The simple flavor of steamed sakura-dai (snapper) was brilliantly paired with fritters of pickled Kyoto vegetables -- kyoninjin (carrot), gobo (salsify) and kabu (turnip), laced with yuzu (citron) -- and a scoop of pureed bacalao (cod) flavored with the tang of peppery sansho leaf. And to match the grilled lamb with a puree of white ingen (kidney beans) and a red-wine sauce -- well, that was outstanding.

Even the more playful items on the menu are creative: a miniature hamburger (ground from wagyu sirloin) sandwiched inside a dainty little bun and, on the side, some of the best fries you will ever taste (they're made from fluffy, intensely flavorful kita-aka potatoes) and sticks of lightly pickled vegetables.

Where Ueki and his team seriously push the envelope with their vegetable bias, though, is on the dessert menu. We didn't try the deep-fried beignet of avocado with tomato sorbet; nor the purin (custard pudding) of sora-mame (broad beans) with molasses ice cream. However the espuma of annin-tofu (Chinese-style bitter almond mousse) worked well, with its tricolor fruit puree of strawberry, kiwi and passion fruit.

As for the almondine tart with chunks of blood-red beetroot, it looked pretty but was overwhelmed by the flavor of the kabocha ice cream, as savory-rich as frozen pumpkin soup. If you're not feeling adventurous, then stick with ever-reliable vanilla ice cream or move on to the cheese plate.

In fact, there is no need to treat Studio J as a formal restaurant, where you follow the standard sequence of courses. This is just the kind of place where people drop in for a couple of small dishes to help down a bottle of good wine. The list is two-thirds French, the rest Californian. There's not a great selection under 5,000 yen, but we picked out two fine bottles for 6,000 yen each -- a delicate, complex Co^te Challonaise white (Francois Lumpp) and a hearty, satisfying Co^tes de Castillon red (B de l'A). The food is good enough to justify wines of this caliber, or even better.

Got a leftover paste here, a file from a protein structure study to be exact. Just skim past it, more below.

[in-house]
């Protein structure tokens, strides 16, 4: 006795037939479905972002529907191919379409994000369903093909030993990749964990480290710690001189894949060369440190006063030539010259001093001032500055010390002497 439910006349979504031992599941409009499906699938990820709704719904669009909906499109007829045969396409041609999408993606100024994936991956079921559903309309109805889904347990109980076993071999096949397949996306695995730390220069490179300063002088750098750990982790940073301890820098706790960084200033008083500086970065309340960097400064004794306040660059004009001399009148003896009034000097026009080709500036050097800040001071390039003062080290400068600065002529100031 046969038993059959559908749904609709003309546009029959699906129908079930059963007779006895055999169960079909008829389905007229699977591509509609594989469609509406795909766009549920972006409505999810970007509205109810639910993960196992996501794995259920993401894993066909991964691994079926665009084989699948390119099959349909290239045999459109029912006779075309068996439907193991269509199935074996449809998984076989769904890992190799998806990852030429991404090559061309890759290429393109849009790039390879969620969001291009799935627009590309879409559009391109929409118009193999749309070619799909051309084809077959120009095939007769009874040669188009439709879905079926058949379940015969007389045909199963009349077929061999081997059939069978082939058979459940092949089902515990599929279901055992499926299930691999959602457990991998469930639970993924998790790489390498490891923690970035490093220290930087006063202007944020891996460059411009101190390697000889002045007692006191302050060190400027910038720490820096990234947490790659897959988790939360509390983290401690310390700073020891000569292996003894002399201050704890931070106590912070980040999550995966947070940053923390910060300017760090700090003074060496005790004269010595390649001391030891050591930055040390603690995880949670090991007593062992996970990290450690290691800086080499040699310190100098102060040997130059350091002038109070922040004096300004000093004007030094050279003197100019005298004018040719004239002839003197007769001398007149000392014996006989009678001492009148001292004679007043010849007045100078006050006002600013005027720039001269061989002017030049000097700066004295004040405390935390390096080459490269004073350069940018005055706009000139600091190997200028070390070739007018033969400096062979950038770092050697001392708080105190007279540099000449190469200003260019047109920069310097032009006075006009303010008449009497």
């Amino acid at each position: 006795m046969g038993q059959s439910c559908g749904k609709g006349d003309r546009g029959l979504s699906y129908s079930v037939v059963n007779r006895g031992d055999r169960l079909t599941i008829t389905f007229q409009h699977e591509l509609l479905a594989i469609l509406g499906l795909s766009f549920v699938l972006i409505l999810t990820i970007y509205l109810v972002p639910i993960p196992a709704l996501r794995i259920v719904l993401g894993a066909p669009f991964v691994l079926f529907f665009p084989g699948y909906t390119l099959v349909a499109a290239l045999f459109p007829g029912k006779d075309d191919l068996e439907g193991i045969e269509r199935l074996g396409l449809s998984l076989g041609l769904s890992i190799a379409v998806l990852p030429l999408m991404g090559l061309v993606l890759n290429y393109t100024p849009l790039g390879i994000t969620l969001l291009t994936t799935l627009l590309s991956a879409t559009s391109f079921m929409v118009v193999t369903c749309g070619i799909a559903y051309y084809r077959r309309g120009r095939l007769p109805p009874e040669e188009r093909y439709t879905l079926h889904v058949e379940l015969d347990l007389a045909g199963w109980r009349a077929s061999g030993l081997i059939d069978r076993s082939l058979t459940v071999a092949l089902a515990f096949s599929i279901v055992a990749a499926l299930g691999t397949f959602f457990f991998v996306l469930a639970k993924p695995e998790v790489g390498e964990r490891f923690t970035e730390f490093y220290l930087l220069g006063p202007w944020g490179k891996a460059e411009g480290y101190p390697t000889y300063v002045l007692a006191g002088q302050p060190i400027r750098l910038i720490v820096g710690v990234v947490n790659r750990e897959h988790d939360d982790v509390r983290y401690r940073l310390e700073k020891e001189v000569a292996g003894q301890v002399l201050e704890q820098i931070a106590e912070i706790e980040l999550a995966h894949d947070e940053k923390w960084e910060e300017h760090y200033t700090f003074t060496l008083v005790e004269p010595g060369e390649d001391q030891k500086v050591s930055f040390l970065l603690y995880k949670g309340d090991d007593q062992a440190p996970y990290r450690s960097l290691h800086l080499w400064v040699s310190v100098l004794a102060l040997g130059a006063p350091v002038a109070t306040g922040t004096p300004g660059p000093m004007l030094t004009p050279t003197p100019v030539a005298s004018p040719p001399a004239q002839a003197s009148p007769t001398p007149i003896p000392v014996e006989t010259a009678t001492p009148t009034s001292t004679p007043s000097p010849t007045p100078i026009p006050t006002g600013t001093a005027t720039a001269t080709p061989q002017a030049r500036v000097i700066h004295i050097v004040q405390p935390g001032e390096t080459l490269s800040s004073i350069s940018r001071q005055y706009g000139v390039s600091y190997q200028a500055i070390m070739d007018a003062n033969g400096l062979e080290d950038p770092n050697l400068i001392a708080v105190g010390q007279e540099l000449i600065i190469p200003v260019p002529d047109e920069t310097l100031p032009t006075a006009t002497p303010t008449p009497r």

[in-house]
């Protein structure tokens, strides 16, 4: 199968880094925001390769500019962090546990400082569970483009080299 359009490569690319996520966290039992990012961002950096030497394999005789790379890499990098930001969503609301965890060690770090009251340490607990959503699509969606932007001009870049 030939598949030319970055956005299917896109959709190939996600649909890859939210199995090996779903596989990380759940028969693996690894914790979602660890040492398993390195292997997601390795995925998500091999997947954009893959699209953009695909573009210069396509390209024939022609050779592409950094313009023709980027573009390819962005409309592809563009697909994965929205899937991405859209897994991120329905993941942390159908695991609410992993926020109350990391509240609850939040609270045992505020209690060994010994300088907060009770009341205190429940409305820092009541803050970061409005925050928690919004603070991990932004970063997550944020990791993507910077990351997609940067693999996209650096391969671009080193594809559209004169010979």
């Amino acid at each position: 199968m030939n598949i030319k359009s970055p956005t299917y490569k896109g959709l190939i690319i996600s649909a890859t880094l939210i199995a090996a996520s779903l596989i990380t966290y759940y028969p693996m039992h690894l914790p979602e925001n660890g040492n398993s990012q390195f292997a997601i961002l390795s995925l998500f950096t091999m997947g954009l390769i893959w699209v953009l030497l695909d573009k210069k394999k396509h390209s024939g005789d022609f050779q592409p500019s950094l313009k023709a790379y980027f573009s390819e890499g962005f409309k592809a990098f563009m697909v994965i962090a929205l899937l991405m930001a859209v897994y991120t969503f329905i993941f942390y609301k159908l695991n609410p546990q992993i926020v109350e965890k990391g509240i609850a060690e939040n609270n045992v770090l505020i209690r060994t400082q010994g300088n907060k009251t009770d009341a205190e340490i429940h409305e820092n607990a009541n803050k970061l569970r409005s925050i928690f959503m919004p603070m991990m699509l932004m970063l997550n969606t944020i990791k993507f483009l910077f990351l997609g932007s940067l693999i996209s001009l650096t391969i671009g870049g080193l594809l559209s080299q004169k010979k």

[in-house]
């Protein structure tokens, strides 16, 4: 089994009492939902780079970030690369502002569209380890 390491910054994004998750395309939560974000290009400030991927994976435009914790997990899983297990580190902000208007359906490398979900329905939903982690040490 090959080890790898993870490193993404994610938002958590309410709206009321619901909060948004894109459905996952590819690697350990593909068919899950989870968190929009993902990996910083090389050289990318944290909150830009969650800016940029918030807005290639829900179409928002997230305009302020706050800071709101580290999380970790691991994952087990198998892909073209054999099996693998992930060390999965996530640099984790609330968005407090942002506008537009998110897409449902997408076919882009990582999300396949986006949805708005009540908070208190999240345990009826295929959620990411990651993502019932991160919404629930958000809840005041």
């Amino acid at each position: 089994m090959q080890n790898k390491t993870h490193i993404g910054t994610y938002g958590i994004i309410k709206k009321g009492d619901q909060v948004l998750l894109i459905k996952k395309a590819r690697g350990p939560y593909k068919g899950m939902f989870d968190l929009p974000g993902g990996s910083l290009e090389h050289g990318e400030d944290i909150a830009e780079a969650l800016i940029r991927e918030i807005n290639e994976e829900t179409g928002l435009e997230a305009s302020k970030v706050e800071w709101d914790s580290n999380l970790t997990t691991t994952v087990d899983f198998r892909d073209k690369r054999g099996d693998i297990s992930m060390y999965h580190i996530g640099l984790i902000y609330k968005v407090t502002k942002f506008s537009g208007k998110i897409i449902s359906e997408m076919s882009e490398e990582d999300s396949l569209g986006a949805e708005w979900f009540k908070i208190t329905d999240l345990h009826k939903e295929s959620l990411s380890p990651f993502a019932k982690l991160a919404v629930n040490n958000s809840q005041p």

For intimacy and special celebrations, Restaurant J is still the place to go. But for those times when you want to eat brilliant, inventive food at the beginning or end of the evening, Studio J is perfect. Classy without being ostentatious, this is a spot for adults. Roppongi needs more places like it.

Studio J
Roppongi Ignoppor 1F, 5-9-20 Roppongi, Minato-ku; (03) 5411-1137
Open:Daily 6-10:30 p.m. (last order). From May 16 Studio J will also start serving lunch.
Nearest stations: Roppongi (Hibiya & Oedo lines)
How to get there:From the Roppongi Crossing (Roppongi Station Exit 3), walk down Imo-arai-zaka, the small street next to Almond coffee shop. Just after you pass Sweet Basil Club (STB 139) you will see the sign for Studio J on the left side of the road.
What works: Strikingly inventive cuisine in a classy but unpretentious setting.
What doesn't:The desserts are rather too left-field for most people's tastes.
Number of seats: 38 (plus 8 at the bar)
BGM: Jazz, just a tad too loud
Price per head:Figure around 5,000 yen-6,000 yen per head (not incuding of drinks). There is a 400 yen-per-head bread charge.
Drinks:Beer from 700 yen; aperitifs from 800 yen; wine from 800 yen/glass, 3,500 yen/bottle
Credit cards: Most accepted
Language:Japanese and English menus; Some English spoken
Reservations: Recommended



Back to Top

About us |  Work for us |  Contact us |  Privacy policy |  Link policy |  Registration FAQ
Advertise in japantimes.co.jp.
This site has been optimized for modern browsers. Please make sure that Javascript is enabled in your browser's preferences.
The Japan Times Ltd. All rights reserved.